“The findings should raise serious questions for investors,” Lukomnik continued. “When managers greatly exceed their expected turnover level, the impact can be significant in terms of cost, performance, and risk that the strategy is not being managed in line with its stated investment approach.”

“A deviation in actual versus expected turnover can be a possible indicator of deeper problems with investment processes,” said Danyelle Guyatt, the head of research for Mercer’s responsible investment team and the report co-author. “Clients interested in a strategy that seeks to capitalize on longer-term trends and hold stock in corporations for longer periods need to be aware if that situation is changing and why,” she added.

The study deployed two approaches to the data analysis. First, a quantitative analysis of portfolio turnover of over 900 strategies examined intended and realized average holding periods for various investment products across different regions and styles. Then, Mercer researchers conducted a qualitative case study analysis on eight active equity fund managers. The key findings of the quantitative analysis include:

  • Nearly two-thirds of strategies have turnover higher than expected, with some strategies recording more than 150-200 percent higher turnover than anticipated. Of the 822 strategies for which Mercer had expected and actual turnover information, 550 exceeded the turnover during the sample period. The average turnover was 26 percent higher than anticipated.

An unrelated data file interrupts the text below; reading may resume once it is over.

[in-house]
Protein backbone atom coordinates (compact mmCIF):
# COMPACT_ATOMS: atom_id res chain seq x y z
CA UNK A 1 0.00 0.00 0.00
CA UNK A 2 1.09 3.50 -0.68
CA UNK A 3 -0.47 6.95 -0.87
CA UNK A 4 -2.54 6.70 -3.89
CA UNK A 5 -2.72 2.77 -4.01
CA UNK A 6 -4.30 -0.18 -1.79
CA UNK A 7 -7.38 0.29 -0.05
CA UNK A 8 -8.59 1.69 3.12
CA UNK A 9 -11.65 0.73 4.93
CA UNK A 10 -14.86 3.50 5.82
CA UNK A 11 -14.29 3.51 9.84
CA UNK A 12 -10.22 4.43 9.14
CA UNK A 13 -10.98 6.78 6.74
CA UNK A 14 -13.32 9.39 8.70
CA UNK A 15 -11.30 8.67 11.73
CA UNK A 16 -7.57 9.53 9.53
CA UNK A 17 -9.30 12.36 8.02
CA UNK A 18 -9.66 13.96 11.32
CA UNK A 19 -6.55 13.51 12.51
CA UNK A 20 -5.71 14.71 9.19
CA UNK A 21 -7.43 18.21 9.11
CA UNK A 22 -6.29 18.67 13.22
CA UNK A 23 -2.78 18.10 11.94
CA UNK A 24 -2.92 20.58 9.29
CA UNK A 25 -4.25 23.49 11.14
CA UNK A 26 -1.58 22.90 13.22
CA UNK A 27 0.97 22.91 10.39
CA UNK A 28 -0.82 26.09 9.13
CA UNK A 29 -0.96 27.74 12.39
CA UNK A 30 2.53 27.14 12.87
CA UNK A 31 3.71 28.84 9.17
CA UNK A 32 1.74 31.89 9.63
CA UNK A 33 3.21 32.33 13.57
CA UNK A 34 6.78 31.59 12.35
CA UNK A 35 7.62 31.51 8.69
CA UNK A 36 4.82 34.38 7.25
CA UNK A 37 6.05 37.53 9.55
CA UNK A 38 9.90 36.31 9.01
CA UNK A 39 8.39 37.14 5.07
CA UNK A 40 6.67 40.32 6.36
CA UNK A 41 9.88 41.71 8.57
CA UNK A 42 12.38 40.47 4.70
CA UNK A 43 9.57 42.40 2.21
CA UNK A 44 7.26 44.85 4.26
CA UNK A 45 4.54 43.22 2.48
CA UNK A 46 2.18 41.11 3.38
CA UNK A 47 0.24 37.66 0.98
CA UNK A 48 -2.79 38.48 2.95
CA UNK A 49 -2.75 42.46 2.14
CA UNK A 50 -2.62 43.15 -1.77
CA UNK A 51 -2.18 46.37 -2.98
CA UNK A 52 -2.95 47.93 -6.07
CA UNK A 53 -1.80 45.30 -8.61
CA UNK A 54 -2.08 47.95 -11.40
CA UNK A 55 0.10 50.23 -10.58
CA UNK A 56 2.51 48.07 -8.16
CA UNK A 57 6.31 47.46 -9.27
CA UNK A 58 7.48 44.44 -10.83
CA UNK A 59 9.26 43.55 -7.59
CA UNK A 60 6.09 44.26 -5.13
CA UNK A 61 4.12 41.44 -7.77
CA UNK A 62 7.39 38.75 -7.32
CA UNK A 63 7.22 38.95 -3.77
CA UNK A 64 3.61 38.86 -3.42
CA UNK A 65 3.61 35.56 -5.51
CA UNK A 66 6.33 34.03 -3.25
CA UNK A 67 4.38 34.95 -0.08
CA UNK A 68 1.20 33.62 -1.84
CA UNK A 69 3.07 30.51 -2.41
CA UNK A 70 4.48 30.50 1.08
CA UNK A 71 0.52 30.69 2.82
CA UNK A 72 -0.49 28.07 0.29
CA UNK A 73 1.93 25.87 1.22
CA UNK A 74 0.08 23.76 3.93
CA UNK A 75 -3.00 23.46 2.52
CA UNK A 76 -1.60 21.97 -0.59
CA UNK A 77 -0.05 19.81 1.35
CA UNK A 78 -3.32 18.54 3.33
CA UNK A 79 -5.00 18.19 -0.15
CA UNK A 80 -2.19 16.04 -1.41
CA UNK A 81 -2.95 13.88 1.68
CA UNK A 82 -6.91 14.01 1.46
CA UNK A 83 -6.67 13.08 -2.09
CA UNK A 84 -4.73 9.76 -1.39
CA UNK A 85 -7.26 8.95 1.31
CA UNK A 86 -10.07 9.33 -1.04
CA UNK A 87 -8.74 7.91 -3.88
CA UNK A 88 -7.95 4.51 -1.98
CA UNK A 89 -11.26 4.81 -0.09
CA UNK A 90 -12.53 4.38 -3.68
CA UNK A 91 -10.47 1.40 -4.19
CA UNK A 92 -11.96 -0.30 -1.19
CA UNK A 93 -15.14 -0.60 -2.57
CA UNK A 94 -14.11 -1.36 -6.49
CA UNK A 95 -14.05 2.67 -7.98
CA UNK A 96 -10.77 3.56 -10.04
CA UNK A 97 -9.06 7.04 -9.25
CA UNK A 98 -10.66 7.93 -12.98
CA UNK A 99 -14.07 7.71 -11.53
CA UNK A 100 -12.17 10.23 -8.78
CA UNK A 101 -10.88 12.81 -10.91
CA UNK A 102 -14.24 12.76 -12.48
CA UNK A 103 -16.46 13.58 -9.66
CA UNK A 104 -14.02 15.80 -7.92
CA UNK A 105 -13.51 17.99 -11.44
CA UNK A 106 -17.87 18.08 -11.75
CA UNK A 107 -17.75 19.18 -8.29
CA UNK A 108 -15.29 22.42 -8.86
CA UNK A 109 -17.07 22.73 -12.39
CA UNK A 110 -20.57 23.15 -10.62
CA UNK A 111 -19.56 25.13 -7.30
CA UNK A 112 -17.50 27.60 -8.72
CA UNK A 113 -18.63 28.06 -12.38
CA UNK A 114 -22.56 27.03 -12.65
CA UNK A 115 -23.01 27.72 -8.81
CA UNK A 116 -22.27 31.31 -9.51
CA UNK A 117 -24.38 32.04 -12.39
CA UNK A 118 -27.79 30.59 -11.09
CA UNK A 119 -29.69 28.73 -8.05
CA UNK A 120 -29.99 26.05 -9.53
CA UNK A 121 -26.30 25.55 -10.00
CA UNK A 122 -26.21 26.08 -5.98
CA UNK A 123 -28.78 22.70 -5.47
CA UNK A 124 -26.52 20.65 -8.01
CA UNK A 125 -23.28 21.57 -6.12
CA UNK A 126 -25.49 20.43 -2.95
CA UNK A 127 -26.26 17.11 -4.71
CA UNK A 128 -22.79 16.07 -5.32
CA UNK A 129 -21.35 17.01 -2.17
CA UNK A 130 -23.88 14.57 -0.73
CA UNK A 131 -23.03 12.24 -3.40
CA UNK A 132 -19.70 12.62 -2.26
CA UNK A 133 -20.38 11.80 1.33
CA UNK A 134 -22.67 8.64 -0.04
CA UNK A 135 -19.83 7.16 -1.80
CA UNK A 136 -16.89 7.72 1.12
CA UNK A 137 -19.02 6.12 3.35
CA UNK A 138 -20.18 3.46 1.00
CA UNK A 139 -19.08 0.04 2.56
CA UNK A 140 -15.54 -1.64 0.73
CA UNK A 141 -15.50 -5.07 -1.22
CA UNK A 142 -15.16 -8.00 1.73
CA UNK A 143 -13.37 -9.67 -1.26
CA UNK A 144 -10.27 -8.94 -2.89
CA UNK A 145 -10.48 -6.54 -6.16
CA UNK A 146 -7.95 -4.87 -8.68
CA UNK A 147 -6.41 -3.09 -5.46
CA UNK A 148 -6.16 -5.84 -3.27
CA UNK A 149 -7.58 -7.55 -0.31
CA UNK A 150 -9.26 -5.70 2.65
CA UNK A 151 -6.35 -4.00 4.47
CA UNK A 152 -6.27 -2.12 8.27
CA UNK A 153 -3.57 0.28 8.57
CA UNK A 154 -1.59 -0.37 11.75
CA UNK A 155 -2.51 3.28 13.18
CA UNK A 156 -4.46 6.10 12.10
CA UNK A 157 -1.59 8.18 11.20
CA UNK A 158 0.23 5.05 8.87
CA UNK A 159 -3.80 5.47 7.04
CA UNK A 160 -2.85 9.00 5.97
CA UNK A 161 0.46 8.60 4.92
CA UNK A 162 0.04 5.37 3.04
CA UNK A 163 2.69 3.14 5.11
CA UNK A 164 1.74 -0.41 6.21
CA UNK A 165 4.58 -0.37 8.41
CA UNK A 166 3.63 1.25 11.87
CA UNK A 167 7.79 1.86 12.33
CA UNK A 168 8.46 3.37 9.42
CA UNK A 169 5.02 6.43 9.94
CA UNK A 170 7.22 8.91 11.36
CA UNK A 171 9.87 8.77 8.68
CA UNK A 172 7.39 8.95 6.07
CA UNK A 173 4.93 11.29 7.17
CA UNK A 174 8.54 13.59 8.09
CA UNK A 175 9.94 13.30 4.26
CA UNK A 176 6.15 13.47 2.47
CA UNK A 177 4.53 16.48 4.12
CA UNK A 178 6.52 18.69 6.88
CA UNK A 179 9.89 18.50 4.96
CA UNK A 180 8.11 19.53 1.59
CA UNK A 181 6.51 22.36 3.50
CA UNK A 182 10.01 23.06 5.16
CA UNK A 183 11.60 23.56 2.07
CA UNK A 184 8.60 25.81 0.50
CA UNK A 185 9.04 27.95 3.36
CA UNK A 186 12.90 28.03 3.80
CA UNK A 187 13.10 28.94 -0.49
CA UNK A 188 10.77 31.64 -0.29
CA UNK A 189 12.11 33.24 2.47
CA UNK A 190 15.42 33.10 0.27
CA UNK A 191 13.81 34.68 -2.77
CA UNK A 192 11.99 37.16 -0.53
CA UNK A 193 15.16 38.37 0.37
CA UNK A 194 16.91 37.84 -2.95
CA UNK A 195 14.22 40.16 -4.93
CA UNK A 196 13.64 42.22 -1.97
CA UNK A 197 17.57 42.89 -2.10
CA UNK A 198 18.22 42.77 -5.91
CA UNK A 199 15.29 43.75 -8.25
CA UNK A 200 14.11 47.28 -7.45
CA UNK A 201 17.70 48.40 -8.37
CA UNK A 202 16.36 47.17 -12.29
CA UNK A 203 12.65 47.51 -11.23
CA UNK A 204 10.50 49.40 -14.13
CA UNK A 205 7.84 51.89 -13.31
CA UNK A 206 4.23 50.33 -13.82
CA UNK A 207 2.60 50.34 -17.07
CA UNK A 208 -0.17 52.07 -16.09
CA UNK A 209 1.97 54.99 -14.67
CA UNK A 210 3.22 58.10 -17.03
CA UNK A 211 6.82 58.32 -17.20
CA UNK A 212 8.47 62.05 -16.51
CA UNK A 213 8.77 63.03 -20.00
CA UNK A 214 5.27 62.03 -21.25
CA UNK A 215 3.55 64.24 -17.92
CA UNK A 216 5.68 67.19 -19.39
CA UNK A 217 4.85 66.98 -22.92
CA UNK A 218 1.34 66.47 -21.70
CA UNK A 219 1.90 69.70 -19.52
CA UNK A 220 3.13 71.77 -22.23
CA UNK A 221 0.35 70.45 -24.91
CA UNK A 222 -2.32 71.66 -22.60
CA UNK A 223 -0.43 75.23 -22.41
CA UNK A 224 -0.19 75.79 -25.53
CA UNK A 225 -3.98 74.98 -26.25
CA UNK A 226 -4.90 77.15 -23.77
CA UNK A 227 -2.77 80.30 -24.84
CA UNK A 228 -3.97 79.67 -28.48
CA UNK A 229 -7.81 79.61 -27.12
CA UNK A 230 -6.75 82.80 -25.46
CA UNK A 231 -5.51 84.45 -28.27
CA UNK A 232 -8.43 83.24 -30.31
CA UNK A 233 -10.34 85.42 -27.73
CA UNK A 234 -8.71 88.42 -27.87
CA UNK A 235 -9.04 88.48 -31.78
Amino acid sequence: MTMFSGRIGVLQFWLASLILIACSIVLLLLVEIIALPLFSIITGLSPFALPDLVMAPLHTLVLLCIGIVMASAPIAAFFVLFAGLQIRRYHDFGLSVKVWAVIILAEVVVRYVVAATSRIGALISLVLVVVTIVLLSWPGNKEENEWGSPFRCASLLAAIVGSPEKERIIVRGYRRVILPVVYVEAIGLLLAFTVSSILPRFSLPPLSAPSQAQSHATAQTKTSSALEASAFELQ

• Within the entire sample of 991 strategies, the average annual turnover of the sample is 72 percent, with some 20 percent of strategies having turnover of more than 100 percent.
  • Value managers tend to have a lower annual turnover figure than the other style types. Large capitalization portfolios have lower turnover rates than small capitalization strategies, and socially responsible investing (SRI) strategies have lower turnover than non-SRI strategies.
  • Across regions, UK, Canadian and Australian equity strategies have the lowest average turnover value, while European (including UK), international and US strategies have the highest average turnover levels.

The key insights from the qualitative case study analysis from the fund managers include:

  • Causes of short-termism [1] include volatile markets and changing macroeconomic conditions; mixed signals from clients; short-term incentive systems; and behavioral biases.
  • Fund managers recognize the potential destructive nature of short-termism even while claiming it was unavoidable. The managers indicated that short-termism potentially places short-term pressure on companies; increases market volatility; demonstrates a lack of discipline in fund managers’ investment processes; and creates a misalignment of interests between fund managers and their clients.
  • The managers also identified potential solutions to short-termism, further details of which can be found in the report. The complete study, “Investment Horizons – Do Managers Do What they Say?,” is available at http://www.irrcinstitute.org/projects.php and www.mercer.com/ri.

The report goes on to briefly examine possible regulatory measures, the idea that longer client relations with money managers and others would foster longer-term holdings, and the need to reexamine just what long-term goals and benchmarks are. We need to walk the talk. Tomorrow I will post notes from Corporate Directors 2010 where this issues was also discussed repeatedly.